These packs will bring in all the latest OS and third party applications. So theoretically you will never need to re- install you distro.
This seems the best of both worlds, stability and longevity coupled with up-todate software (well, most of the time).
I wasn’t necessarily suggesting 12.04 for it’s LTS status… more NOT to get 12.10 as it may have issues with her older hardware due to it requiring a card with 3D acceleration (at least that’s what I’ve read).
Though I haven’t tried Mint Debian for some time … when I last tested it, I wouldn’t have recommended it for a beginner, indeed Mint themselves didn’t/don’t.
The reason I recommend Ubuntu/Mint (Cinnamon) is the plethora of online tutorials, PPA’s and other resources … a lot of which won’t apply to Mint Debian Edition.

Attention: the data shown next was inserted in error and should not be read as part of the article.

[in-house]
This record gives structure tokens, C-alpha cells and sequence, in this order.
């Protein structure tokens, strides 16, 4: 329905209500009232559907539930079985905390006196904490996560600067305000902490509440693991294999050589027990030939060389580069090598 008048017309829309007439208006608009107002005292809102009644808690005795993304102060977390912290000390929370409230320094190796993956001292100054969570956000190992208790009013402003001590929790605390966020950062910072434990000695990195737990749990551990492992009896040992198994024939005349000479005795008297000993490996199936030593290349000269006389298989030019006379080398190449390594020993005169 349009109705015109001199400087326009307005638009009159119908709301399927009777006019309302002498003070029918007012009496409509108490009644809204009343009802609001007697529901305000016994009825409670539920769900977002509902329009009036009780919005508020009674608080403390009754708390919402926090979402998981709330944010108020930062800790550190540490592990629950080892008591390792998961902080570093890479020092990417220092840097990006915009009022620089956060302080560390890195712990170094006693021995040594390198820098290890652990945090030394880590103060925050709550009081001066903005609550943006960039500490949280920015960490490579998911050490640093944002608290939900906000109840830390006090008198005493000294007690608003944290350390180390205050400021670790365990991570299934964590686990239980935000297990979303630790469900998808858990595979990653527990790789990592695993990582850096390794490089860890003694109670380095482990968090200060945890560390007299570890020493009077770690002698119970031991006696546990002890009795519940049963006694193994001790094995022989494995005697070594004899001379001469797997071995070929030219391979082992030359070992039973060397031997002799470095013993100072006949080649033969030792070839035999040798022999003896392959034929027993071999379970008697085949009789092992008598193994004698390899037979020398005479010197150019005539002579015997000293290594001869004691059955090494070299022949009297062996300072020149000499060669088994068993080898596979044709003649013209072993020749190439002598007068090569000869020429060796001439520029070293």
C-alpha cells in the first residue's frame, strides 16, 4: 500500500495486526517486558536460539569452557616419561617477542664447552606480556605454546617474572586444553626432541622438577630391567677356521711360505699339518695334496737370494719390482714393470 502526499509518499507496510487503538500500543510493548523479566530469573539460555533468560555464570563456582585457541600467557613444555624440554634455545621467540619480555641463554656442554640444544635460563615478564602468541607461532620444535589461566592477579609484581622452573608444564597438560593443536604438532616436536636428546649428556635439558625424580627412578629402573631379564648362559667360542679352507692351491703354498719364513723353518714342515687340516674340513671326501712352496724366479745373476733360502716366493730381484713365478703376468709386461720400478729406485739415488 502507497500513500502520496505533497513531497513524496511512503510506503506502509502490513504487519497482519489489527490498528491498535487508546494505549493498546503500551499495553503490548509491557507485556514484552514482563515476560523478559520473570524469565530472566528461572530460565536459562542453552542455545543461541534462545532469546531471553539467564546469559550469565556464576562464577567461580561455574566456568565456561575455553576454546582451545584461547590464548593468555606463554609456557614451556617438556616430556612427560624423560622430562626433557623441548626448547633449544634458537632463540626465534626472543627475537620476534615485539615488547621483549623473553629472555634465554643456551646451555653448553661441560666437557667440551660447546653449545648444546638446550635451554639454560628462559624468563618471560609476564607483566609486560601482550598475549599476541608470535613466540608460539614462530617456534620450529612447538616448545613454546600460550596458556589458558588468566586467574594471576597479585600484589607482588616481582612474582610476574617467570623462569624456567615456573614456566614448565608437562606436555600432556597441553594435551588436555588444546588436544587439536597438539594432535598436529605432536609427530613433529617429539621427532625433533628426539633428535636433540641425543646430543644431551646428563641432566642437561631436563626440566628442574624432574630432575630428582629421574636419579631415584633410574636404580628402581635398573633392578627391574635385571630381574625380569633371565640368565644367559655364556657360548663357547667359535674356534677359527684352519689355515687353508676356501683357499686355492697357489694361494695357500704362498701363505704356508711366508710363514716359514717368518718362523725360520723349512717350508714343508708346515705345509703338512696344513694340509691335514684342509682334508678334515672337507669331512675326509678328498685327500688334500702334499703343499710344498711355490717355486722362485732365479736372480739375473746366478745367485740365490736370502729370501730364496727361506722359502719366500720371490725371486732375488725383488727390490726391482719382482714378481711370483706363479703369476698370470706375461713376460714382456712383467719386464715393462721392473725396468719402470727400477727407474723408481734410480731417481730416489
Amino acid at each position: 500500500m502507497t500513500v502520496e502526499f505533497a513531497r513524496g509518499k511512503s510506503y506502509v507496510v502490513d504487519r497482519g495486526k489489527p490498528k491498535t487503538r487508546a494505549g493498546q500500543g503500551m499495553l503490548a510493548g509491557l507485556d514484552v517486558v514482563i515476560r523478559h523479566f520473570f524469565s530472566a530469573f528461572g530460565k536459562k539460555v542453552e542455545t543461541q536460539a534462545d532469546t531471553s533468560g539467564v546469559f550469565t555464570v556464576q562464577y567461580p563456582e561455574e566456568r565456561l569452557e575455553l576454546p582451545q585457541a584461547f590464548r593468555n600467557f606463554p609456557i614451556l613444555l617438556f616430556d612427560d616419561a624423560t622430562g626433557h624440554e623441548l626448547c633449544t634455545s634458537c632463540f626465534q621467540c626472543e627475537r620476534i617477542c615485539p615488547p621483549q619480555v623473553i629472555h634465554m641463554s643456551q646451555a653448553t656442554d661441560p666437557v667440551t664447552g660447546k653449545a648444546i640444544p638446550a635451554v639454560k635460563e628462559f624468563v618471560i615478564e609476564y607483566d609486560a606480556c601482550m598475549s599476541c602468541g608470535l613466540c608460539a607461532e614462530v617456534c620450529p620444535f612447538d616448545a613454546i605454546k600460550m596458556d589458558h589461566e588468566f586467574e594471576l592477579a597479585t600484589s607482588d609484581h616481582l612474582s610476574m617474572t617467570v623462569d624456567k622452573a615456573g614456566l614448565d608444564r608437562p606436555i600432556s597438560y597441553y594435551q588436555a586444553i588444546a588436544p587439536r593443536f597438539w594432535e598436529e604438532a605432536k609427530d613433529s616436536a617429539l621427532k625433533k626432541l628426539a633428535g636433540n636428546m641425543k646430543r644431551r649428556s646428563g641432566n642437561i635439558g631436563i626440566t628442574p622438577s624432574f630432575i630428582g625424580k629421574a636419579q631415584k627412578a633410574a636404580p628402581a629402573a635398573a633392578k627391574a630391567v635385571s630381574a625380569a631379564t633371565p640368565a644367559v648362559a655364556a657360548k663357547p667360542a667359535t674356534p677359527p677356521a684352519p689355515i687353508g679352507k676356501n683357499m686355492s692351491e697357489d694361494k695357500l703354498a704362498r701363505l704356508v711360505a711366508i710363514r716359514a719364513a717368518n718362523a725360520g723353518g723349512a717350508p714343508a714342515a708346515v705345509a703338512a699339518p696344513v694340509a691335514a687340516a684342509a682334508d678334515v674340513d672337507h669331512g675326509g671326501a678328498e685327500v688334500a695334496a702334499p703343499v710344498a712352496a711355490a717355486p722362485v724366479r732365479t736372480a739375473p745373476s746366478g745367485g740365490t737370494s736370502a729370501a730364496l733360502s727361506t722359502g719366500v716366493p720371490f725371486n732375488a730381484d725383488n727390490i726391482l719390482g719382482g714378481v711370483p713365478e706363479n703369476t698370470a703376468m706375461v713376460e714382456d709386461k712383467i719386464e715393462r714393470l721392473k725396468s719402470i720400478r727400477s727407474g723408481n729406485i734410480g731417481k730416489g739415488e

I’m not saying there’s anything inherently wrong with Mint Debian Edition, hell it’s Debian so it’s a solid contender … but IMHO a new user may find it slightly harder going that the main edition.
I just think old hands tend to forget how handy it is to be able to Google -
and be pretty guaranteed to get a hit
or looking through the comment sections of Amazon or Ebuyer to see if anyones tested that prospective wireless card purchase, and finding references to Ubuntu, but not other distros (if it works in Ubuntu it will work in Ubuntu derivatives such as Mint Cinnamon).
then there’s all the tutorials from all the Ubuntu satellite sites